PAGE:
Fleshing-Out Design Patent Infringement Doctrine

Crocs, Inc. v. US International Trade Commission (ITC) (Fed. Cir. 2010) (“In the matter of CERTAIN FOAM FOOTWARE”)

In 2006, the ITC began an investigation to determine whether knock-off imports of the iconic Crocs foam shoes infringed either the Crocs utility patent (Patent No. 6,993,858) or the Crocs design patent (Patent No. D. 517789). After a full investigation, the ITC found no patent violation – holding instead that the utility patent was obvious and that the design patent was not infringed. The ITC also held that Crocs had not established a “domestic industry” relating to the patented product and thus, that the Commission did not have standing. On appeal, the Federal Circuit reversed.

Design Patent Claim Construction:

As is ordinary, the Crocs design patent claims “the ornamental design for ___, as shown and described.” Here, the blank (___) was filled by the word “footwear.” Following utility patent claim-construction precedent the ITC had described the drawings and used that description to limit the claim scope. On appeal, the Federal Circuit rejected that approach and instead holding that in the usual case, a design patent’s drawings typically needs very little textual description. The court also held that design patent claim construction should be less textually detailed because design patent infringement (and validity) are judged by looking at the design as a whole. An element-by-element description unduly draws attention to the details and “away from consideration of the design as a whole.”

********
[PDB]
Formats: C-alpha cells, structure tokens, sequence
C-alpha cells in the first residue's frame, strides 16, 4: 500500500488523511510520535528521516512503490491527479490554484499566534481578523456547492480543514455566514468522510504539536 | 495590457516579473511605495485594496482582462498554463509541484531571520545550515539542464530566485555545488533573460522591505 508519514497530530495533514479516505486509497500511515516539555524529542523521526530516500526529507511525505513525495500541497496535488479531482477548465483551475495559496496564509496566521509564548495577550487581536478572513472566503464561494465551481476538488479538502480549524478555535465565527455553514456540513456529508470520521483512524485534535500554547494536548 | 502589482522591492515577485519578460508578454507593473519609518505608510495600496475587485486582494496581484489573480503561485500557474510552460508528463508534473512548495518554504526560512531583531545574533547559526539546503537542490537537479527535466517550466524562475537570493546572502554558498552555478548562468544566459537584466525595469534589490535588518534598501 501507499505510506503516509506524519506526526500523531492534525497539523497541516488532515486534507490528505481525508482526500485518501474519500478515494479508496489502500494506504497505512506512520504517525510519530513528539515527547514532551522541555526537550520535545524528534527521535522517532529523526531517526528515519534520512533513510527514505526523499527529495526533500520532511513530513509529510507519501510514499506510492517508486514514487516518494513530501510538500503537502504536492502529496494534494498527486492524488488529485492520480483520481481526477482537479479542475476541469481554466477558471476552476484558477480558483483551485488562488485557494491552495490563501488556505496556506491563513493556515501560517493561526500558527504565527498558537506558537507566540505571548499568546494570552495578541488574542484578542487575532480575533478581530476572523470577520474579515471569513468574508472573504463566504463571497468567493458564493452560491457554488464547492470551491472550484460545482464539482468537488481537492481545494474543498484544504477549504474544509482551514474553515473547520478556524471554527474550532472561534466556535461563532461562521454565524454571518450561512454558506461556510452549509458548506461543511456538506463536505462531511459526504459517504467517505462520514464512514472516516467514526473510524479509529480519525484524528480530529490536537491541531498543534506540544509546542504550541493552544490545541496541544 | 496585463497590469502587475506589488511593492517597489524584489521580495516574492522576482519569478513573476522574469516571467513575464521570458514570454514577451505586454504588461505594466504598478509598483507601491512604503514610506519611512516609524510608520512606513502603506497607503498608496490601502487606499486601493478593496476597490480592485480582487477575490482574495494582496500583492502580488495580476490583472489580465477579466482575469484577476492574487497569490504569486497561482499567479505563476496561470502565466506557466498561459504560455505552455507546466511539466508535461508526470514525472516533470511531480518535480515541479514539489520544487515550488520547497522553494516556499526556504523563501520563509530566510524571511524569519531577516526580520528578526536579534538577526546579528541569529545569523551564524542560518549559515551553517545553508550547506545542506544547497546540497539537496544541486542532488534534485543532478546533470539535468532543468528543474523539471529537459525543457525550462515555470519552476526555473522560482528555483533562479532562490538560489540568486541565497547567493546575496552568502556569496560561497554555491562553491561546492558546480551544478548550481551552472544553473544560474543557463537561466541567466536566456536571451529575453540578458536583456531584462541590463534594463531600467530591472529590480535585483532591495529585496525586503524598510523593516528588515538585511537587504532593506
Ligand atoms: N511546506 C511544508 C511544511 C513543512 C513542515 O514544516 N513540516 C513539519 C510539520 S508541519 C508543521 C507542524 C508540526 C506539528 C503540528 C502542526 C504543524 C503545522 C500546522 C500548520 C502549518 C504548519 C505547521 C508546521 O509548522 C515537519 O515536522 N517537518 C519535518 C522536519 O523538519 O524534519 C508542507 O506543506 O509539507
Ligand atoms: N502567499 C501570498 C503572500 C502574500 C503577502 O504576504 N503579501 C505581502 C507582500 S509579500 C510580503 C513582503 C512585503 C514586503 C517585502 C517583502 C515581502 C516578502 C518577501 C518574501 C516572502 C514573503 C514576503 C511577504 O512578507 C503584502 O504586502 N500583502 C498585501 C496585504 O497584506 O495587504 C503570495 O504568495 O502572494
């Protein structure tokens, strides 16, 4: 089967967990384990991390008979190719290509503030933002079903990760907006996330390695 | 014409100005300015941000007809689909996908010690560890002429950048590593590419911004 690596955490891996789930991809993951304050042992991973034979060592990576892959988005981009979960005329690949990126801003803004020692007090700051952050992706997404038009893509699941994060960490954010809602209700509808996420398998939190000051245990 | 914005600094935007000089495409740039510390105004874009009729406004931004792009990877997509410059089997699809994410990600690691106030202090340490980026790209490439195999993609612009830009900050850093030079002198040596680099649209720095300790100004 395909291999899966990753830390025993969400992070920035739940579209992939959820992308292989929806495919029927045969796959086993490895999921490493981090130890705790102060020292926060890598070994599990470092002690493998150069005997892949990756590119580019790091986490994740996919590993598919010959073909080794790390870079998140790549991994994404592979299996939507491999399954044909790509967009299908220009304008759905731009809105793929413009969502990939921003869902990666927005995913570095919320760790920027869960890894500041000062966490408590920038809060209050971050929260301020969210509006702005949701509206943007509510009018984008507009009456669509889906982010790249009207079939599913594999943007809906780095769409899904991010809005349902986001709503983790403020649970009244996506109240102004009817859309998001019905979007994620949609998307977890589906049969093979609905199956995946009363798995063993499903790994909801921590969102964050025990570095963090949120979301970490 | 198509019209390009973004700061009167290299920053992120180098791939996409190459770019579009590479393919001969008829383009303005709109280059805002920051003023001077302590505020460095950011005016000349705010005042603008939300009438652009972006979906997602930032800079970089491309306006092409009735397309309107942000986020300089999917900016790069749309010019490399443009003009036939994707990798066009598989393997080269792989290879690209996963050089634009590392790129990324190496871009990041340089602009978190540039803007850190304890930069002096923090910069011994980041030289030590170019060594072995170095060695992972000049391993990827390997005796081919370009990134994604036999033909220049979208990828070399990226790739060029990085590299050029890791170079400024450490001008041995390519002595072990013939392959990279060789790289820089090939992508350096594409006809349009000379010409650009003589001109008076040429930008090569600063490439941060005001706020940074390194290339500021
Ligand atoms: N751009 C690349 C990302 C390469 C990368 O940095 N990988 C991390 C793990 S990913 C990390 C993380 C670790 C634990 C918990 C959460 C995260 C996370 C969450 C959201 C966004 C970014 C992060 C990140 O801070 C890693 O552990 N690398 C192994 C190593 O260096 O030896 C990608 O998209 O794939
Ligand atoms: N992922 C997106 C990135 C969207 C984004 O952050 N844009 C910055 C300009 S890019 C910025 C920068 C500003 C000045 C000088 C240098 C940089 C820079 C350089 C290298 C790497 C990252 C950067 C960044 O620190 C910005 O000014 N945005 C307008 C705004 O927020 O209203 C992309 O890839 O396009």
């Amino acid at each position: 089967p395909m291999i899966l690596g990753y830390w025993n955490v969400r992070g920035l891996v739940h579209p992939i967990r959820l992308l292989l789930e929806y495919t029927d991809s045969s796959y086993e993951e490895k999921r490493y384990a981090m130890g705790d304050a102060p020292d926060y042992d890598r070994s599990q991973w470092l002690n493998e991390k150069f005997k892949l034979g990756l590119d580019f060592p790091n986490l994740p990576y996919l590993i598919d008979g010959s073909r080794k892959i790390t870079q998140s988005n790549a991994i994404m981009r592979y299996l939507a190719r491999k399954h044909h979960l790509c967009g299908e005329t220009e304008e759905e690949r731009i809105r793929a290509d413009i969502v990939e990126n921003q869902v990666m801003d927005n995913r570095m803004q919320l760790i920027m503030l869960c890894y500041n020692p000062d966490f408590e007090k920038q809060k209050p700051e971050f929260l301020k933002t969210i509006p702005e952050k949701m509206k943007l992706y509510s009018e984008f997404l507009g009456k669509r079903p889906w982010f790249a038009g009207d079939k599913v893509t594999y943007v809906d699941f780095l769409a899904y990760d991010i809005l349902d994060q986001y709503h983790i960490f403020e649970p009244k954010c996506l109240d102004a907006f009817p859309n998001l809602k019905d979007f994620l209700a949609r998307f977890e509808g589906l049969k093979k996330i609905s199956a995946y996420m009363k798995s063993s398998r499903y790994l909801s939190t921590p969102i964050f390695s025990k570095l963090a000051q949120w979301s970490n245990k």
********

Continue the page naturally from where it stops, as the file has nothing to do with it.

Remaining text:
This case shows the dangers of reliance on a detailed verbal claim construction. The claim construction focused on particular features of the ’789 patent design and led the administrative judge and the Commission away from consideration of the design as a whole. This error is apparent in the Commission’s explicit reference to two details required by the written claim construction but not by the ’789 drawings: (1) a strap of uniform width, and (2) holes evenly spaced around the sidewall of the upper. As shown in Figure 1 of the ’789 patent, the strap bulges to a greater width at the middle of the strap on the far left of the figure. Thus, the design figure does not require a strap of uniform width between the two round connectors. Also, as shown in Figure 4 of the ’789 patent, the holes are not evenly spaced. Figure 4 shows a gap in the spacing (particularly towards the big toe). Nonetheless, the written claim description required uniform strap width and uniform hole spacing—contrary to the claimed invention. This error distorts the infringement analysis by the ordinary observer viewing the design as a whole. The administrative judge and the Commission needed to apply the ordinary observer test to “the design shown in Figures 1–7.”